Is it better to have more or less?  This is the newest marketing ploy presented by AT&T.  The commercials take place in elementary school classrooms.  In one particular scene the adult asks the question, “Who thinks more is better than less?”  The young girl finishes her answer with, “We want more, we want more, like, you really like it, you want more.”  It’s not complicated, says AT&T, “more is better.”

Though this is a brilliant marketing tool and the commercials are adorable, I have to disagree.  These marketers are capitalizing on the fact that the desire for MORE is the very thing that drives our society.  However, it is also the very thing that often leaves us unfulfilled, unhappy, and wondering what happened to the enjoyable life we used to know.  I would have to argue that more is NOT always better.

Here’s the tricky part.  More usually feels better in the moment.  It feels good and provides instant gratification but it doesn’t always last.  You know the saying, “I’ll feel better when…”  We’ve all said it.  This is how marketers keep us coming back for the next gadget or the newest upgrade and why most Americans spend life hopping on and off the hamster wheel, running at a very fast pace, looking for more.  We want more money, more technological devices, more clothes, more success, more dates, a bigger house, a fancier car, to lose more weight, and the list goes on and on, and we are never content.

However, what these marketing ploys and our society in general seem to be missing is that, at our core, human beings are relational people.  We were created to relate, connect, and love one another.  In the quest for more, the things that each individual person values the most get pushed aside.  Leaving us with a society in which external feedback is the source of esteem.  We look for affirmation from others, job promotions, more Facebook friends, or comments about how smart or impressive our kids are to fill our sense of self.  The hamster wheel does not allow time for a meaningful conversation with a friend or a quiet read on a beautiful day.

Sadly, our children are being born in to a society in which the idea that “more is better” is a way of life.  They won’t even have the understanding that at one point there was a society in which wanting more was not the norm.  What are we to do, you ask?   As parents and leaders of the younger generation, we have the opportunity to make a change and it starts by transforming our perspective and our behavior.  It starts when we get off of the hamster wheel ourselves and let them follow our lead.  Here’s an idea of a place to start:

  • Get to know yourself again.  The part of you that doesn’t need goggles and rain gear to protect you from all the debris that flies your way as you continuously spin through life.   I bet that person remembers the very values that were pushed aside when society told you to jump on this wheel and leave everything behind.
  • Identify the values you discover in this process.  Write them down.  Own them.
  • Create goals that will allow you to honor these valuesPick a value that ranks at the top of your list.  Identify a plan to honor that value and follow through.  Example:  I value the opportunity to be creative. To honor this value, I will dedicate a 2- hour period every Thursday morning to work on the poetry I love to write.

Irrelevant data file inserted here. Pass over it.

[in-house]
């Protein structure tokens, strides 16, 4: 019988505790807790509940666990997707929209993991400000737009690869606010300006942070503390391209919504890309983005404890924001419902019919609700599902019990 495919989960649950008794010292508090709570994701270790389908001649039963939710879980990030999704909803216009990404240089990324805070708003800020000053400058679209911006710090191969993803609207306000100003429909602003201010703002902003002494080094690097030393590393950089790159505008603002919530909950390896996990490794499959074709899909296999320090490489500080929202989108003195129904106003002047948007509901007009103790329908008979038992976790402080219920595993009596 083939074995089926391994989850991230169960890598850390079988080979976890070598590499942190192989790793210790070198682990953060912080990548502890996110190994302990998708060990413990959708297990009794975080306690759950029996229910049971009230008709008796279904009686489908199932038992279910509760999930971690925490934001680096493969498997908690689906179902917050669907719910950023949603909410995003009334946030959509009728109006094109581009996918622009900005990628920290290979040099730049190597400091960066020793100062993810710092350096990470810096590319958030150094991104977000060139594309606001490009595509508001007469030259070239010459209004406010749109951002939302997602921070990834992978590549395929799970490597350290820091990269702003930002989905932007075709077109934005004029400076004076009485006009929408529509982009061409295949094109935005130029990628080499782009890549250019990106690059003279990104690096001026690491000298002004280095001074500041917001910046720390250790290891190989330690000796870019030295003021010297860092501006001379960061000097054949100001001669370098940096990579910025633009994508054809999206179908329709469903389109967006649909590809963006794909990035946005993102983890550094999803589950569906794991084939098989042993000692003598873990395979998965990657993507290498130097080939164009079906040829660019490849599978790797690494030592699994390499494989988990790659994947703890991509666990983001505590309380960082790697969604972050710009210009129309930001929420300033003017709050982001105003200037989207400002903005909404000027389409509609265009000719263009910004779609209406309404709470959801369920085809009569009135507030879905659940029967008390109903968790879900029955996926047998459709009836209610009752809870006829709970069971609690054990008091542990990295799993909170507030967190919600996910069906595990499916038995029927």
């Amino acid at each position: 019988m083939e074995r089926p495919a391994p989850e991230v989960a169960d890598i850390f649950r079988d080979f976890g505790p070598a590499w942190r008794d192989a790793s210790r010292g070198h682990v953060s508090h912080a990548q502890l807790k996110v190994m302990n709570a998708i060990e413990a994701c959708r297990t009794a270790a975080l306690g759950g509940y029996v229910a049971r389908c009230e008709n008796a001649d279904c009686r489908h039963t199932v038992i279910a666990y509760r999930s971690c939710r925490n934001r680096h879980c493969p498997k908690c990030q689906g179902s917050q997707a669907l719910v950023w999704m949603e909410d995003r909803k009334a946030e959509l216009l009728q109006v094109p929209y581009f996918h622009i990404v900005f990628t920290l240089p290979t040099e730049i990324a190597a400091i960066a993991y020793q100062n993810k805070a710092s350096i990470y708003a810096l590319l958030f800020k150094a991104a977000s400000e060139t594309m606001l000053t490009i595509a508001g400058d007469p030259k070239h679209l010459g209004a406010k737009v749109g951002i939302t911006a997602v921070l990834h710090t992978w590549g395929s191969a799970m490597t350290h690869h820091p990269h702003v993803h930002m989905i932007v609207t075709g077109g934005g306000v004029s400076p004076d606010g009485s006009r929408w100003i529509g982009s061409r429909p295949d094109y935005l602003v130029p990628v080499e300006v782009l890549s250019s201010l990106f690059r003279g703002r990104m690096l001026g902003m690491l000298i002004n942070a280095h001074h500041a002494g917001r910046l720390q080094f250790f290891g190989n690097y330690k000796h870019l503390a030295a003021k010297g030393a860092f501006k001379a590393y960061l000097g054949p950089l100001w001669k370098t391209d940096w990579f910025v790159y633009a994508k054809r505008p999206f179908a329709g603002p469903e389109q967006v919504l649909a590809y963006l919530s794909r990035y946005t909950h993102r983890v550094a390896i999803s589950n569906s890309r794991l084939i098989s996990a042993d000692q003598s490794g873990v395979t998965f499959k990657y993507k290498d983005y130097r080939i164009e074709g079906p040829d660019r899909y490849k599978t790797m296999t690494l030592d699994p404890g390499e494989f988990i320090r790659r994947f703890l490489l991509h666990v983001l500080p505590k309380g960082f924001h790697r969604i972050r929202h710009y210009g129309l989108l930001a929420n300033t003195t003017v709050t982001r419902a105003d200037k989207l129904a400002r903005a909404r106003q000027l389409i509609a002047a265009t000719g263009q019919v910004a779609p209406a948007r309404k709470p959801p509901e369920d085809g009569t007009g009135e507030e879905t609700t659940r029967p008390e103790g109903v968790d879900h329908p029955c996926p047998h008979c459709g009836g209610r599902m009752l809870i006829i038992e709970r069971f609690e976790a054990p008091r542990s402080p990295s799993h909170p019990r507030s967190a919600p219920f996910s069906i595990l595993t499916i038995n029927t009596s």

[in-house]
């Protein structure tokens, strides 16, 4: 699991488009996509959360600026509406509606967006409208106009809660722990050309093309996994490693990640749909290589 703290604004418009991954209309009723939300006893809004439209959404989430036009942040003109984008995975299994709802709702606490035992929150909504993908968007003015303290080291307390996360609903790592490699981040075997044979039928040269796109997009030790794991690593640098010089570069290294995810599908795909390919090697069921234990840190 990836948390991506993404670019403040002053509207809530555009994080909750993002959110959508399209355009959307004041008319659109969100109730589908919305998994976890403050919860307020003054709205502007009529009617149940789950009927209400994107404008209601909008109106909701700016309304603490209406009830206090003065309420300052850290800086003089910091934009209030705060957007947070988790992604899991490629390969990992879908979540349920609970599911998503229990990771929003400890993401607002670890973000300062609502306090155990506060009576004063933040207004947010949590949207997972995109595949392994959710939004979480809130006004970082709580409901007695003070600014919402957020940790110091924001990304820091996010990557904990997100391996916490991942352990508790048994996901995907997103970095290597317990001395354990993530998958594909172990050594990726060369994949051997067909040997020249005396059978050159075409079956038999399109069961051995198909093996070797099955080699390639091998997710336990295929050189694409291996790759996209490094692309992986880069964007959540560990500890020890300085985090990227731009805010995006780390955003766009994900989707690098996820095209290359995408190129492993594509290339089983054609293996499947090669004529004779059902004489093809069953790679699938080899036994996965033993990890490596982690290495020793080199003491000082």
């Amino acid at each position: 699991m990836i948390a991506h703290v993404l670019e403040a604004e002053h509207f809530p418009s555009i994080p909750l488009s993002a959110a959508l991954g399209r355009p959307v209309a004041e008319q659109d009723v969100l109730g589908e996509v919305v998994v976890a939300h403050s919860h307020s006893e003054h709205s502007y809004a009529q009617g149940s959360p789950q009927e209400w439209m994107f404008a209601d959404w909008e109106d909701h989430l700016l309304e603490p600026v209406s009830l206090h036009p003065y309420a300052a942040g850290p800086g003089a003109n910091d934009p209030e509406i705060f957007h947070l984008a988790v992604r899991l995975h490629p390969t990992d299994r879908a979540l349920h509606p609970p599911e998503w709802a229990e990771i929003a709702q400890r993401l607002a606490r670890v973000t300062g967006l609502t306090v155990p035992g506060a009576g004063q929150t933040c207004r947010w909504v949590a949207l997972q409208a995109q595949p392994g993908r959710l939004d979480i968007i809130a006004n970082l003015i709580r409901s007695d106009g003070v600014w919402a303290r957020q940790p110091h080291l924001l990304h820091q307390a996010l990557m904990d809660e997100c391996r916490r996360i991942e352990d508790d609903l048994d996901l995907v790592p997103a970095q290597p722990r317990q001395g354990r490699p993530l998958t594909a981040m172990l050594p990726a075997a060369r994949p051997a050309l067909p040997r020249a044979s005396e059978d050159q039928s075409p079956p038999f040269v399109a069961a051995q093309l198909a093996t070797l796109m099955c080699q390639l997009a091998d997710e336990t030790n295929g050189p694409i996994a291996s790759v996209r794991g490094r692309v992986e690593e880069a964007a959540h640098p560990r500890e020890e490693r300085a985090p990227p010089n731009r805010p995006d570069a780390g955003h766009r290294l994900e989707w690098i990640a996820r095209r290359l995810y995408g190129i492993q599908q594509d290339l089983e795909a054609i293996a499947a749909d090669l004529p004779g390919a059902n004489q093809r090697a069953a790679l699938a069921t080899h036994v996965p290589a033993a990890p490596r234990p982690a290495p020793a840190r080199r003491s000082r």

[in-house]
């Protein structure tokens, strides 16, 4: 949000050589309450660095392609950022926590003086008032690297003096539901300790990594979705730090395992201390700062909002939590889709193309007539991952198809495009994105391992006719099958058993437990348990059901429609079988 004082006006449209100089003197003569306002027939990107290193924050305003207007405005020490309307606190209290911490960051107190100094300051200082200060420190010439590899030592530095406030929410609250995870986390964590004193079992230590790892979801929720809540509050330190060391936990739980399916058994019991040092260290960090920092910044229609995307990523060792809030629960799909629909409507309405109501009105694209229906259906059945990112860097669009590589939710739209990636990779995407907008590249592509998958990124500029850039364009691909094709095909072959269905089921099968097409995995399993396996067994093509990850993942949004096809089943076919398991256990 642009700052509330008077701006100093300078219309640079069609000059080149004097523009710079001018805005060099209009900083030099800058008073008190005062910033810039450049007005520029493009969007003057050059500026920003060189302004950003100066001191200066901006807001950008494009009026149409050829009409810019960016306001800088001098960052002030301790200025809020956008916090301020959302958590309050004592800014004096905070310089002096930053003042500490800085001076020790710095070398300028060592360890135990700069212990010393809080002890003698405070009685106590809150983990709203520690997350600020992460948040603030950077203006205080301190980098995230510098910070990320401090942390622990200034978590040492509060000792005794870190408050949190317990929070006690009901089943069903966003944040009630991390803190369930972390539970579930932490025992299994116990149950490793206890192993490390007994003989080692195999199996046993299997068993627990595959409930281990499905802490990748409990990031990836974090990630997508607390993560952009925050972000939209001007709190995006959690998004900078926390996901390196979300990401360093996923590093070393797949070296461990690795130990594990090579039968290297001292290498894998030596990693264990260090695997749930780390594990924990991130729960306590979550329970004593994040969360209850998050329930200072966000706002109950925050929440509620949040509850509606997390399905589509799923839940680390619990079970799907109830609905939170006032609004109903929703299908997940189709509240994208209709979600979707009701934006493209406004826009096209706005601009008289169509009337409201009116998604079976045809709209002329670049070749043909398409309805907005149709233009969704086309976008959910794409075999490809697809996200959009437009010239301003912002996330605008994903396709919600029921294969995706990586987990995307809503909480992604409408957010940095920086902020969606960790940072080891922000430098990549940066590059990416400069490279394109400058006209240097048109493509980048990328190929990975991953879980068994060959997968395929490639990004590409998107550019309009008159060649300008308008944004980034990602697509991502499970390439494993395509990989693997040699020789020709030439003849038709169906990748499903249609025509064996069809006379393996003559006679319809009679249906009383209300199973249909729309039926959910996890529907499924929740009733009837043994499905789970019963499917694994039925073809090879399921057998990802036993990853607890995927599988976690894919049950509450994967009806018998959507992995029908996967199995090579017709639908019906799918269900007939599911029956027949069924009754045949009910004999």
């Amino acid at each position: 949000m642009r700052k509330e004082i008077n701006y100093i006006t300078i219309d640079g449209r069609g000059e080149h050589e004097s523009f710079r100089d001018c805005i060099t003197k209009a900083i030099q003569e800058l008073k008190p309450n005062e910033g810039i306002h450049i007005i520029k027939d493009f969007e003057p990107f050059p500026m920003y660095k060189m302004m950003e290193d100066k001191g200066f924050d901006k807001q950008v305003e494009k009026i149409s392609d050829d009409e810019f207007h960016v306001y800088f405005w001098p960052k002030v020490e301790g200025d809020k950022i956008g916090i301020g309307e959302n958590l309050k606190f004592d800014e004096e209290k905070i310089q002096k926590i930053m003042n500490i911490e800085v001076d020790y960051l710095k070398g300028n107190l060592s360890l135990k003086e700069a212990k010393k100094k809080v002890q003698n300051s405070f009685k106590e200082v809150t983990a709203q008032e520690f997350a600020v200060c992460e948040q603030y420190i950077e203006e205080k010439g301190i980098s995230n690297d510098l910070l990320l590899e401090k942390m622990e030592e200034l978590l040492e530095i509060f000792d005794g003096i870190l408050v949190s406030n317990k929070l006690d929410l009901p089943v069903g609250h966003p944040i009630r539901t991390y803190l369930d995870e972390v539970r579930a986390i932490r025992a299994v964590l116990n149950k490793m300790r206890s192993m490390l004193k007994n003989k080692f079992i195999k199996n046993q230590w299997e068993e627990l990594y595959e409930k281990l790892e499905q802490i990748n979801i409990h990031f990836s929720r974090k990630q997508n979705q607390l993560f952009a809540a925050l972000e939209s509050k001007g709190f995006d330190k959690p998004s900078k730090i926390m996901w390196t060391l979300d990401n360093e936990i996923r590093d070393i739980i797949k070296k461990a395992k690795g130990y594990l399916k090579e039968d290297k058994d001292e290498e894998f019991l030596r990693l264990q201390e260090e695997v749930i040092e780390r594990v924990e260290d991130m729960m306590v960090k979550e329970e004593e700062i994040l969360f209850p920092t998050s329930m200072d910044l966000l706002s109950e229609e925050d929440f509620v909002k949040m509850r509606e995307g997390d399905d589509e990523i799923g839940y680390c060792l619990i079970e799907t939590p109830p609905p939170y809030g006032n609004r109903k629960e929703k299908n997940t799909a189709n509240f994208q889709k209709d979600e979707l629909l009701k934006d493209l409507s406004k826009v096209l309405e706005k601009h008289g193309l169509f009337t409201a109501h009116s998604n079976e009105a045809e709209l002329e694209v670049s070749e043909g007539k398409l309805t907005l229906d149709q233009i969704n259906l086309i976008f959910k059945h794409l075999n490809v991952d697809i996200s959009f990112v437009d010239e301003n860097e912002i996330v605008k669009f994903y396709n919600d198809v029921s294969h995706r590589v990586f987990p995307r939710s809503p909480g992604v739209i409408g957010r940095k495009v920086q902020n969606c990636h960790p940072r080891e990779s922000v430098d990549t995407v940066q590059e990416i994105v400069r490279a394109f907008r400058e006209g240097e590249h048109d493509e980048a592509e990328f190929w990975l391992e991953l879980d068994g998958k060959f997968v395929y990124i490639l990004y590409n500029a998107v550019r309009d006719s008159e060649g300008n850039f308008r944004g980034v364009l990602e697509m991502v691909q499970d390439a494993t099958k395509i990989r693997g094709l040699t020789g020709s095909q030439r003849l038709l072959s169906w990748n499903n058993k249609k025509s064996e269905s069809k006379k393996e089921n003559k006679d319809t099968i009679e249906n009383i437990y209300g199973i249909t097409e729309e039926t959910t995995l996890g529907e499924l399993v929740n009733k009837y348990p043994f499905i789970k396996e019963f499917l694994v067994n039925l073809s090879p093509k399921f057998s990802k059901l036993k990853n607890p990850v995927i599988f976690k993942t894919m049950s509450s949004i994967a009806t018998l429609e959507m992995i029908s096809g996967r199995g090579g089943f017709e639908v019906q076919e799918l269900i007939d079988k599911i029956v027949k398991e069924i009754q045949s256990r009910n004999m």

As you begin to live more congruently with your value system, your esteem will naturally build and you will find you have everything you need within yourself.  You won’t need more in order to be fulfilled.

Life According to the Birkman Method®

“What should I do with my life?” Most of us have asked this question at some point in our journey. If you are a teenager trying to decide which college to attend, a college student aiming to find the best major for your interests, an adult who wants to make a career change or a spouse who wants to improve your relationships… The Birkman Method® Assessment may be a useful tool for you.

So, what exactly is the Birkman Method? * The Birkman Method® consists of a 298-question online personality assessment and a series of related report sets that enhance career counseling and interpersonal conflict resolution, and executive coaching leadership development. The Birkman Method® combines motivational, behavioral and interest evaluation into one single assessment, which provides a multi-dimensional and comprehensive analysis, thus reducing the need for multiple assessments. The questionnaire is delivered on-line and should take about 45 minutes to complete. It has been translated into 11 languages in addition to English.

In brief, The Birkman Method® includes the five following major perspectives:
1. Usual Behavior – an individual’s effective behavioral style of dealing with relationships and tasks.
2. Underlying Needs – an individual’s expectations of how relationships and social situations should be governed in context of the relationship or situation.
3. Stress Behaviors – an individual’s ineffective style of dealing with relationships or tasks; behavior observed when underlying needs are not met.
4. Interests – an individual’s expressed preference for job titles based on the assumption of equal economic rewards.
5. Organizational Focus – the perspective in which an individual views problems and solutions relating to organizational goals.

The Birkman can be used in a wide range of applications because it is a non-clinical instrument for measuring human behavior and occupational strengths. Many have found it helpful for pre-employment, individual development, career guidance, career management, career transition, counseling, martial counseling, coaching, executive coaching, leadership development, team building, team development, conflict management, stress management, culture management, workplace diversity, crisis management, retirement planning, and succession planning.

The Birkman Method Assessment’s insightful reports are designed to be used by Birkman Certified Consultants and those that have received training in The Birkman Method®. If you’re interested in completing the Birkman assessment, please contact us at 713-365-9015 or heritage@heritagebehavioral.com to find out more about cost and availability. After this, I will send you a link to complete since The Birkman Method® is delivered on-line. Then, we’ll meet in person for feedback that will be given using a report-set that best fits your needs.

*Used with permission and adapted from  www.birkman.com. Accessed on April 8, 2013 online at http://www.birkman.com/birkmanMethod/whatIsTheBirkmanMethod.php